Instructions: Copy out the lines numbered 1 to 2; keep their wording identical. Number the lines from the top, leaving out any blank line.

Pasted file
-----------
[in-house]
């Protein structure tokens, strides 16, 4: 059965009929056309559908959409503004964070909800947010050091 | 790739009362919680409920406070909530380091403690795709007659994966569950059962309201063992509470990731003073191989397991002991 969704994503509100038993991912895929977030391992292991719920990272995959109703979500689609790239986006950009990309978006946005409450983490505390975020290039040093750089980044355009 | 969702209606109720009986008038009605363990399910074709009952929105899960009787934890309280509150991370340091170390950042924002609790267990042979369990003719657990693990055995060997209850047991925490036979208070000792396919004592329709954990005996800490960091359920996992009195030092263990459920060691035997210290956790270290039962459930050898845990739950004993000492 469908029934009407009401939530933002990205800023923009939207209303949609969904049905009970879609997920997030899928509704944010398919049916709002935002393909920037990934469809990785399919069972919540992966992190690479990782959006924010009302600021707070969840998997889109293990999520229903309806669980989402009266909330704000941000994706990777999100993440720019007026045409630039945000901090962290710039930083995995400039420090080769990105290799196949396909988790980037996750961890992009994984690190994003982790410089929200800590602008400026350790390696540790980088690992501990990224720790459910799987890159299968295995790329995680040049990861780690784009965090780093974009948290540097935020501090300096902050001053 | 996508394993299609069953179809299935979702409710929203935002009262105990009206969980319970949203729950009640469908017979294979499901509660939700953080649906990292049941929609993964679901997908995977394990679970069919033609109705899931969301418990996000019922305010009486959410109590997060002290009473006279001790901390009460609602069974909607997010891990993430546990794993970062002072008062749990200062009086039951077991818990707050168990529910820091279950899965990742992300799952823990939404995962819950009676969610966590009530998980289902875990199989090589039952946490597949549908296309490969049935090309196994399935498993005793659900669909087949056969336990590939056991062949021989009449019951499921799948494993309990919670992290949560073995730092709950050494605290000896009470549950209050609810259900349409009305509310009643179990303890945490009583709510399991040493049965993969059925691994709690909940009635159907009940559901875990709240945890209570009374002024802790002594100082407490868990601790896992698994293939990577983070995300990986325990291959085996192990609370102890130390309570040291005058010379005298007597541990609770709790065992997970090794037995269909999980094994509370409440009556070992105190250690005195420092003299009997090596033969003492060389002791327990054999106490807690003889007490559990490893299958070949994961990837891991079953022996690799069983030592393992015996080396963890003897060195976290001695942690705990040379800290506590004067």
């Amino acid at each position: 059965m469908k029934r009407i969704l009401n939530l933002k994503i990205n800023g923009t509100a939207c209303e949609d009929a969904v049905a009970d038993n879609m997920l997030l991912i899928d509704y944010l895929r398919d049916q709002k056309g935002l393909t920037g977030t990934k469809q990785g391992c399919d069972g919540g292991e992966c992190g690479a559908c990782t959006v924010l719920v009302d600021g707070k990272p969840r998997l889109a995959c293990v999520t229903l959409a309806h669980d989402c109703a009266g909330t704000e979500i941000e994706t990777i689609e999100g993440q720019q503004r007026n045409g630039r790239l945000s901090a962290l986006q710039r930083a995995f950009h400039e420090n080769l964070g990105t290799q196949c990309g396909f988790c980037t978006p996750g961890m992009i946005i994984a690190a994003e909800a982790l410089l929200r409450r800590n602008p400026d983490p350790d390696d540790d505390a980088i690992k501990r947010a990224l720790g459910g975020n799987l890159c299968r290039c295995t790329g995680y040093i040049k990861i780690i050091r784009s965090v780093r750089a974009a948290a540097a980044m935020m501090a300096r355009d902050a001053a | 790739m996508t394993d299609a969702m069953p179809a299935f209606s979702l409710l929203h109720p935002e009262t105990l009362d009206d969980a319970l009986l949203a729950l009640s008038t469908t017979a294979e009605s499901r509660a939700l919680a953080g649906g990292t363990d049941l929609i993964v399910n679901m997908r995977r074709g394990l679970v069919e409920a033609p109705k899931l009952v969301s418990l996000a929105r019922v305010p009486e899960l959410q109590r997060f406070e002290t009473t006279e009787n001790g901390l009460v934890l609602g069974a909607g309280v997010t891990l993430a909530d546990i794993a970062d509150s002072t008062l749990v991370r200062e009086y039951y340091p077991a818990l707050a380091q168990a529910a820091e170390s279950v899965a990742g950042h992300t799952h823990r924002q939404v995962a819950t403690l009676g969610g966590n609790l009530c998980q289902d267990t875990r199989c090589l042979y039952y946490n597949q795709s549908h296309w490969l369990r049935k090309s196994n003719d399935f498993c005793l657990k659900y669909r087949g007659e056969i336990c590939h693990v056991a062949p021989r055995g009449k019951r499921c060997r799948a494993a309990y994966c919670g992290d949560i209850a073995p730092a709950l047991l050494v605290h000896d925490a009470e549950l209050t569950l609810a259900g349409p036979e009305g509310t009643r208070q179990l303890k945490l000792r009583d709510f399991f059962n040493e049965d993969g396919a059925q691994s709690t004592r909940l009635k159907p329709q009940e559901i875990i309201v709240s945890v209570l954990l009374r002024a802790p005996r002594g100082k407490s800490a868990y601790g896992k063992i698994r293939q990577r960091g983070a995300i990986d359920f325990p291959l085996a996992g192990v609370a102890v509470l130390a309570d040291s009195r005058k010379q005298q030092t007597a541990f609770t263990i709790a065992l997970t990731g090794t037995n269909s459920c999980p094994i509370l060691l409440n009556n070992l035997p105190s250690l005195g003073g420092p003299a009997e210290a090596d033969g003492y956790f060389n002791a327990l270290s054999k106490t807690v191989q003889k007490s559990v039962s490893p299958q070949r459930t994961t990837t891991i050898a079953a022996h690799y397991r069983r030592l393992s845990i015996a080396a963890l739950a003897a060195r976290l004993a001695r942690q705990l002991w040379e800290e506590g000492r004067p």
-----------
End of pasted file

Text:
[in-house]
């Protein structure tokens, strides 16, 4: 059965009929056309559908959409503004964070909800947010050091 | 790739009362919680409920406070909530380091403690795709007659994966569950059962309201063992509470990731003073191989397991002991 969704994503509100038993991912895929977030391992292991719920990272995959109703979500689609790239986006950009990309978006946005409450983490505390975020290039040093750089980044355009 | 969702209606109720009986008038009605363990399910074709009952929105899960009787934890309280509150991370340091170390950042924002609790267990042979369990003719657990693990055995060997209850047991925490036979208070000792396919004592329709954990005996800490960091359920996992009195030092263990459920060691035997210290956790270290039962459930050898845990739950004993000492 469908029934009407009401939530933002990205800023923009939207209303949609969904049905009970879609997920997030899928509704944010398919049916709002935002393909920037990934469809990785399919069972919540992966992190690479990782959006924010009302600021707070969840998997889109293990999520229903309806669980989402009266909330704000941000994706990777999100993440720019007026045409630039945000901090962290710039930083995995400039420090080769990105290799196949396909988790980037996750961890992009994984690190994003982790410089929200800590602008400026350790390696540790980088690992501990990224720790459910799987890159299968295995790329995680040049990861780690784009965090780093974009948290540097935020501090300096902050001053 | 996508394993299609069953179809299935979702409710929203935002009262105990009206969980319970949203729950009640469908017979294979499901509660939700953080649906990292049941929609993964679901997908995977394990679970069919033609109705899931969301418990996000019922305010009486959410109590997060002290009473006279001790901390009460609602069974909607997010891990993430546990794993970062002072008062749990200062009086039951077991818990707050168990529910820091279950899965990742992300799952823990939404995962819950009676969610966590009530998980289902875990199989090589039952946490597949549908296309490969049935090309196994399935498993005793659900669909087949056969336990590939056991062949021989009449019951499921799948494993309990919670992290949560073995730092709950050494605290000896009470549950209050609810259900349409009305509310009643179990303890945490009583709510399991040493049965993969059925691994709690909940009635159907009940559901875990709240945890209570009374002024802790002594100082407490868990601790896992698994293939990577983070995300990986325990291959085996192990609370102890130390309570040291005058010379005298007597541990609770709790065992997970090794037995269909999980094994509370409440009556070992105190250690005195420092003299009997090596033969003492060389002791327990054999106490807690003889007490559990490893299958070949994961990837891991079953022996690799069983030592393992015996080396963890003897060195976290001695942690705990040379800290506590004067």